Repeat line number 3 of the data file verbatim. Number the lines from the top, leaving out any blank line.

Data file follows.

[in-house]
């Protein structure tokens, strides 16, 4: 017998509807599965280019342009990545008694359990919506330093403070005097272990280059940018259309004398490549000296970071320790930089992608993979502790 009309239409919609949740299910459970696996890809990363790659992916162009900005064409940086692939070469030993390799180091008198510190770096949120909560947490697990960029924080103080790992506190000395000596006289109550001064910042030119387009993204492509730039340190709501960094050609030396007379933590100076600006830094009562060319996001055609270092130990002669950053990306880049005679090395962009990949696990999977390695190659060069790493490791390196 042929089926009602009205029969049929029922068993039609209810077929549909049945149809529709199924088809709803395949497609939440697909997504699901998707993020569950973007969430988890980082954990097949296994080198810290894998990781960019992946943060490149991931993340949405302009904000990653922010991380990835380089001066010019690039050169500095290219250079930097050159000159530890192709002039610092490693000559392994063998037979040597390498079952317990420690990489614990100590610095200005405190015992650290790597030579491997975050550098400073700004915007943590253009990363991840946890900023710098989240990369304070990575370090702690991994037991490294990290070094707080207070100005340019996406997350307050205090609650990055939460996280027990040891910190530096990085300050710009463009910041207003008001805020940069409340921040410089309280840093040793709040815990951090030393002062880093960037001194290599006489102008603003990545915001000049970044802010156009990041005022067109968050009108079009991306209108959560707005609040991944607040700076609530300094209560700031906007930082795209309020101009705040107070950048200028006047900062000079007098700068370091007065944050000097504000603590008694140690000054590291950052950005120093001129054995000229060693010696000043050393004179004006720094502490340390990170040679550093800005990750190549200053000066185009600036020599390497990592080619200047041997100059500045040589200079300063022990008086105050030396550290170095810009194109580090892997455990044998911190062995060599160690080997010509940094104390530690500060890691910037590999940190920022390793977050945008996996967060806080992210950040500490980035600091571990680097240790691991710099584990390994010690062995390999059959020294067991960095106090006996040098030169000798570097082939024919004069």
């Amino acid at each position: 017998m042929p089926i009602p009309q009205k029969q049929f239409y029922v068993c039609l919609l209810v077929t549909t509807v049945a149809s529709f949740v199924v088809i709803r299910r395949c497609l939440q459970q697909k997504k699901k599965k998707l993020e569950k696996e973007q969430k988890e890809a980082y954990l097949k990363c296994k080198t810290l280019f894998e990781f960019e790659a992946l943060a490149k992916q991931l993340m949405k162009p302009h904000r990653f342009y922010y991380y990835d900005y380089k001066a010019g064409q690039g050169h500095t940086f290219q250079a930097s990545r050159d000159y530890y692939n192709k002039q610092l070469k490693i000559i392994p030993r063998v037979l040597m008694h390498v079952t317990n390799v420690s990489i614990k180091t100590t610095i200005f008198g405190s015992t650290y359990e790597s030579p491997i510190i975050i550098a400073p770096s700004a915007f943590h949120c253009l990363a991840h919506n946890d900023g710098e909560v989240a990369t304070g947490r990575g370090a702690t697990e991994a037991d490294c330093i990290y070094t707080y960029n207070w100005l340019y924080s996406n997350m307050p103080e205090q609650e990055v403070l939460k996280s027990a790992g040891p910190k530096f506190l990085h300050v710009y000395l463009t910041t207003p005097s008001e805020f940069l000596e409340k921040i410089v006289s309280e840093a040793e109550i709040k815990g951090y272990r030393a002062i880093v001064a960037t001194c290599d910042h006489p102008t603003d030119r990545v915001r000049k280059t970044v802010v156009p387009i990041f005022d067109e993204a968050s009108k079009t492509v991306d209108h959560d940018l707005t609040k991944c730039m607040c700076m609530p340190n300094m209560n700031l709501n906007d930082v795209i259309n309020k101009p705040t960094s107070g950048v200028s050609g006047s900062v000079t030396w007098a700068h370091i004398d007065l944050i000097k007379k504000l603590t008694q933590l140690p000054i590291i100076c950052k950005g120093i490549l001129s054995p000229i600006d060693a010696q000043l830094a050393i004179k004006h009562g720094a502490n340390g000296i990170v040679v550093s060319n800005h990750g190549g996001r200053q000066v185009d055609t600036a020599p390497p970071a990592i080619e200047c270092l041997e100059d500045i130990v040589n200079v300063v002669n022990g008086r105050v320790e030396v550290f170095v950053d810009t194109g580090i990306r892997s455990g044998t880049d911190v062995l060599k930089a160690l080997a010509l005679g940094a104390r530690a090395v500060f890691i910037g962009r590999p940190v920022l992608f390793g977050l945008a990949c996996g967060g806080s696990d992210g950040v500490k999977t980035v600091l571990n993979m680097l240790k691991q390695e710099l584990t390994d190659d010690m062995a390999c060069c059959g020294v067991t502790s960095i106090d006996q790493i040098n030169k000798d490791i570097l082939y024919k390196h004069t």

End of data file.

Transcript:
């Amino acid at each position: 017998m042929p089926i009602p009309q009205k029969q049929f239409y029922v068993c039609l919609l209810v077929t549909t509807v049945a149809s529709f949740v199924v088809i709803r299910r395949c497609l939440q459970q697909k997504k699901k599965k998707l993020e569950k696996e973007q969430k988890e890809a980082y954990l097949k990363c296994k080198t810290l280019f894998e990781f960019e790659a992946l943060a490149k992916q991931l993340m949405k162009p302009h904000r990653f342009y922010y991380y990835d900005y380089k001066a010019g064409q690039g050169h500095t940086f290219q250079a930097s990545r050159d000159y530890y692939n192709k002039q610092l070469k490693i000559i392994p030993r063998v037979l040597m008694h390498v079952t317990n390799v420690s990489i614990k180091t100590t610095i200005f008198g405190s015992t650290y359990e790597s030579p491997i510190i975050i550098a400073p770096s700004a915007f943590h949120c253009l990363a991840h919506n946890d900023g710098e909560v989240a990369t304070g947490r990575g370090a702690t697990e991994a037991d490294c330093i990290y070094t707080y960029n207070w100005l340019y924080s996406n997350m307050p103080e205090q609650e990055v403070l939460k996280s027990a790992g040891p910190k530096f506190l990085h300050v710009y000395l463009t910041t207003p005097s008001e805020f940069l000596e409340k921040i410089v006289s309280e840093a040793e109550i709040k815990g951090y272990r030393a002062i880093v001064a960037t001194c290599d910042h006489p102008t603003d030119r990545v915001r000049k280059t970044v802010v156009p387009i990041f005022d067109e993204a968050s009108k079009t492509v991306d209108h959560d940018l707005t609040k991944c730039m607040c700076m609530p340190n300094m209560n700031l709501n906007d930082v795209i259309n309020k101009p705040t960094s107070g950048v200028s050609g006047s900062v000079t030396w007098a700068h370091i004398d007065l944050i000097k007379k504000l603590t008694q933590l140690p000054i590291i100076c950052k950005g120093i490549l001129s054995p000229i600006d060693a010696q000043l830094a050393i004179k004006h009562g720094a502490n340390g000296i990170v040679v550093s060319n800005h990750g190549g996001r200053q000066v185009d055609t600036a020599p390497p970071a990592i080619e200047c270092l041997e100059d500045i130990v040589n200079v300063v002669n022990g008086r105050v320790e030396v550290f170095v950053d810009t194109g580090i990306r892997s455990g044998t880049d911190v062995l060599k930089a160690l080997a010509l005679g940094a104390r530690a090395v500060f890691i910037g962009r590999p940190v920022l992608f390793g977050l945008a990949c996996g967060g806080s696990d992210g950040v500490k999977t980035v600091l571990n993979m680097l240790k691991q390695e710099l584990t390994d190659d010690m062995a390999c060069c059959g020294v067991t502790s960095i106090d006996q790493i040098n030169k000798d490791i570097l082939y024919k390196h004069t």